So for the brake test, you have to drive the car over wet pavement and brake within a certain amount of time. A guy is waiting there giving you flag signals. When he drops the flag, then you have to start braking, and they time how long it takes you to come to a complete stop. The braking time must be at most one tenth of your speed when the flag was dropped. For instance, if you are going 30 mph when they drop the flag, then you need to stop in 3 seconds. If you are going 40 mph then you need to stop in 4 seconds, etc. So we were traveling around 30 mph consistently, and braked in 4 seconds consistently, leaving us 1 second behind – on our best runs, we would be .3 or .4 behind. We went through this test for hours, trying to perfect our braking technique. We eventually decided that something fundamental about the car must change. Around 3, we pulled off the track and brainstormed for a bit.


We had two primary things on our mind: tire pressure and weight distribution. Decreased tire pressure would lower the efficiency of the car, but cause us to brake faster. This is a desperate measure because dropping our tire pressure would drastically reduce our performance in ASC, but we might have to do it in order to qualify at all. The other option is changing the weight distribution, either by moving weight around on the car or adding weight to it. Since the brakes are on the front wheels, we want to put more weight on the front half of the car in order to improve our braking. Up until now, we had kept the ballast in a box underneath the driver – for our lightest driver, the ballast is about 50 pounds. If we shifted this to the front of the car, it would significantly change the weight distribution on the wheels, but this would require getting a new box and mounting it, and we were short on time since the dynamic tests are finished forever at 7 PM.


We quickly formulated a plan: immediately drop the tire pressure from 80 psi to 50 psi and try the braking test. This is the fastest possible solution, and the worst for efficiency. While that is happening, we send out some people to find a box of the right size and strength requirements to hold a 50 pound ballast, and when they get back, try mounting it in the front of the car to shift the weight.


This is when things got pretty interesting. At 50 psi, all 3 of our drivers were eventually able to pass the brake test. While we were attempting the test, we got a call from the group that went out to get a ballast box, informing us that they had rear ended someone in my car. I was annoyed, but I didn’t have time to worry about this now. Luckily nobody was hurt since it was just a fender bender, and they sat tight and got a police report. In the meantime we sent out another car on the box mission. By the time we passed the test with the low tire pressure and returned to our camp, we had a new box, and it was perfect. We mounted the box, moved the ballast to the new box, and got ready to increase the tire pressure back to 80. We figured that since we already passed the test, attempting again with a higher pressure can only help us – the tire pressure at which you pass the brake test needs to be locked in for all of FSGP and ASC, so we want to pass with the highest pressure possible. However, when we went to increase the pressure, we realized that the repeated brake tests had worn away a tire almost to the point of rupturing. We tried to replace the tire, but it took us much longer than expected – it is very hard to change tires with the limited tools that we have on hand. By the time we were able to do it, it was already 7:30 PM – dynamic testing should have ended by now. We asked around and discovered that because many teams needed more time, they had extended the deadline to 8 PM. It’s go time. We loaded up the cars, got the driver and radios set up, and headed out onto the track. We got there and had to wait in the queue as other teams took the test. We finally got on the track at 7:53 PM. We went around the track, and our driver performed the brake test. On the very first try, at 7:56 PM, we passed. We were now set to race at 80 psi tire pressure, our optimal pressure. We did exactly what we needed to do, and we are prepared to face the challenges of ASC head on.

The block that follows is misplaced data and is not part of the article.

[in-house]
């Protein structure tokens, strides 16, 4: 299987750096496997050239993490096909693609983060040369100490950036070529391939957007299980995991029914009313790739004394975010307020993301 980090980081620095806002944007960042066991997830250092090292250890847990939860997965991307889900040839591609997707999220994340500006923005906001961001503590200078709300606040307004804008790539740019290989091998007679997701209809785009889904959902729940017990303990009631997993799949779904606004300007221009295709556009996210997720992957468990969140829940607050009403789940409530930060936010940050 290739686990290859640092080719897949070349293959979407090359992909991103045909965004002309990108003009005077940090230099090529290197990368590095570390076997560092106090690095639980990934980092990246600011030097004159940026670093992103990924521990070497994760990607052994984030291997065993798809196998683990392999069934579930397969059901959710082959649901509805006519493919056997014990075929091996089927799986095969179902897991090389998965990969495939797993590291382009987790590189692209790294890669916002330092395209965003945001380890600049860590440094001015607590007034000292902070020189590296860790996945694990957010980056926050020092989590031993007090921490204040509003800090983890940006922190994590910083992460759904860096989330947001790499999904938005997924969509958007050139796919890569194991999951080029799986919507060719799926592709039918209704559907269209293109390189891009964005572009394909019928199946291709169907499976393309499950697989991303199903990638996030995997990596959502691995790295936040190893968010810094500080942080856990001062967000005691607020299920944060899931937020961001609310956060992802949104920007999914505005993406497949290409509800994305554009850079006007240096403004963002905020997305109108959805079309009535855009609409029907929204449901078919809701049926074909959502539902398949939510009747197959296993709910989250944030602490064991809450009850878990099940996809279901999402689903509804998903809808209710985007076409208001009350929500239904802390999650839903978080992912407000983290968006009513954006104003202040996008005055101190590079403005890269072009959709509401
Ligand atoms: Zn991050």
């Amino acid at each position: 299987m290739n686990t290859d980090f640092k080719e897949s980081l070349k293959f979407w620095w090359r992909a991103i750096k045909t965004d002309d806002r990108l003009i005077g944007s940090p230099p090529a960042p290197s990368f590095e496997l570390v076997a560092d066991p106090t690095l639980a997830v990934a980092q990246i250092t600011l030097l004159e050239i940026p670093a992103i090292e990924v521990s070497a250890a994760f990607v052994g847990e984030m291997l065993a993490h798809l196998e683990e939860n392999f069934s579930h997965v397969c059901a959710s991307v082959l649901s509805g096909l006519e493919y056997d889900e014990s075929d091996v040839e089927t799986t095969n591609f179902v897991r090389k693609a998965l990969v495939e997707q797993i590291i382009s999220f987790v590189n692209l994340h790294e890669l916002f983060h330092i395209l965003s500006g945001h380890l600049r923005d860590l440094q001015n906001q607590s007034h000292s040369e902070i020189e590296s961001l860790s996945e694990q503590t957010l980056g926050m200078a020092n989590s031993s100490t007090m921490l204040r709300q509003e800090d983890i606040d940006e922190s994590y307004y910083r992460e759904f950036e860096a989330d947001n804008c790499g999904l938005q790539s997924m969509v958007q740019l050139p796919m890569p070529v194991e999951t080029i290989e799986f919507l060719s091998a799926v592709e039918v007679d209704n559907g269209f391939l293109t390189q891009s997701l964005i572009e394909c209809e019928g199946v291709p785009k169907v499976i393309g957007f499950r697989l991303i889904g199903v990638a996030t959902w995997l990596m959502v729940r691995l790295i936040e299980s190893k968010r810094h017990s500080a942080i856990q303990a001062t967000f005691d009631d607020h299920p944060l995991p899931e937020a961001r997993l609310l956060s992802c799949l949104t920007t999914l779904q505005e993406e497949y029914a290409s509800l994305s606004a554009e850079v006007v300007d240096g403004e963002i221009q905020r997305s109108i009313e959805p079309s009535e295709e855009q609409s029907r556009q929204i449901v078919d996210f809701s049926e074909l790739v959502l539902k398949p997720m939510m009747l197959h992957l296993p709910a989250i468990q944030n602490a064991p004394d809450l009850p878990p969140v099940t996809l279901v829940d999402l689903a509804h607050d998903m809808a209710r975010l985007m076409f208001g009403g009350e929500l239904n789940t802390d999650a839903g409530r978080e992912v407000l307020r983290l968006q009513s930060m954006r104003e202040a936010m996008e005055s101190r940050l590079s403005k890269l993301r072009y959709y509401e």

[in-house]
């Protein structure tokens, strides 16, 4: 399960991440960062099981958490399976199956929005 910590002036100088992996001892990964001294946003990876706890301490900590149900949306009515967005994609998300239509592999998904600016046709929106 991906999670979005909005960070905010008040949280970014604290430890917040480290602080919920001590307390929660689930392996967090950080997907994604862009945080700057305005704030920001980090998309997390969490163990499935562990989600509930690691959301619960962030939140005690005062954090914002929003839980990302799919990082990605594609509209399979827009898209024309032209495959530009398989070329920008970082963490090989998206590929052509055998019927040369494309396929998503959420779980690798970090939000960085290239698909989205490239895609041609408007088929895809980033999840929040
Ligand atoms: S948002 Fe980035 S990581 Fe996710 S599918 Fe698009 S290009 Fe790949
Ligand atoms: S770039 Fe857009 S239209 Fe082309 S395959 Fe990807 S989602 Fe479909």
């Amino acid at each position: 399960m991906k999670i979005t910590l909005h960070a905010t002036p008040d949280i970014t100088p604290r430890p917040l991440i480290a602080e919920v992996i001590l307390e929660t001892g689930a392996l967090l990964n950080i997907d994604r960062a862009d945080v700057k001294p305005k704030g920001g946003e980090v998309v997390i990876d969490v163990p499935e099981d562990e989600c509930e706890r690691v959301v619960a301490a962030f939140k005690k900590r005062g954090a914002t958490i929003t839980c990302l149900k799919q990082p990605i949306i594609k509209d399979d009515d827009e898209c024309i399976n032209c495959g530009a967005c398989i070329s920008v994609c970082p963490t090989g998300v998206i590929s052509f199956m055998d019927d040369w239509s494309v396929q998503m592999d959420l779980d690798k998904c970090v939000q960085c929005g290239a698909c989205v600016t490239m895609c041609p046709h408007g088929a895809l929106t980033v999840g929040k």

But, there is still one more thing we need to fix – the horn. The horn is still too quiet, and we couldn’t work on it while attempting the brake tests. We went out and got a few new horns of various decibal ratings. In our process of testing the new horns, we ended up blowing a transistor on a key PCB. Now we need to fix that and fix the horn. It feels like 2 steps forward, 3 steps back. I had no idea how to fix this issue – this was entirely electrical and I had no idea what was going on.  If we don’t pass this, we don’t race, and FSGP starts tomorrow. We don’t need to race on all 3 days of FSGP in order to qualify for ASC; we only need to either do 105 laps on one day, or 160 laps on two consecutive days to qualify. So we are not completely fucked yet. But we are still running out of time, and I would be fucking pissed if we didn’t race because our horn was literally three decibels short of regulation. There’s nothing I can do now, and as for the team, it’s getting late – we will have to solve this problem tomorrow while other teams are racing, and hope that we can qualify for ASC in the latter two days of FSGP. As of tonight, only seven teams out of the 18 that signed up have passed scrutineering. Two gave up and stayed home, meaning that 9 teams in total are still trying to pass scrutineering when FSGP starts. These are unprecedented numbers – either the teams this year are particularly unprepared, or the regulations / scrutineers are particularly strict. I think both are probably true. Either way, it’s not a race if there are only 7 teams qualified. That’s so boring. I want at least 10 teams to be raycing for it to really be interesting. I guess we just have to hope for the best.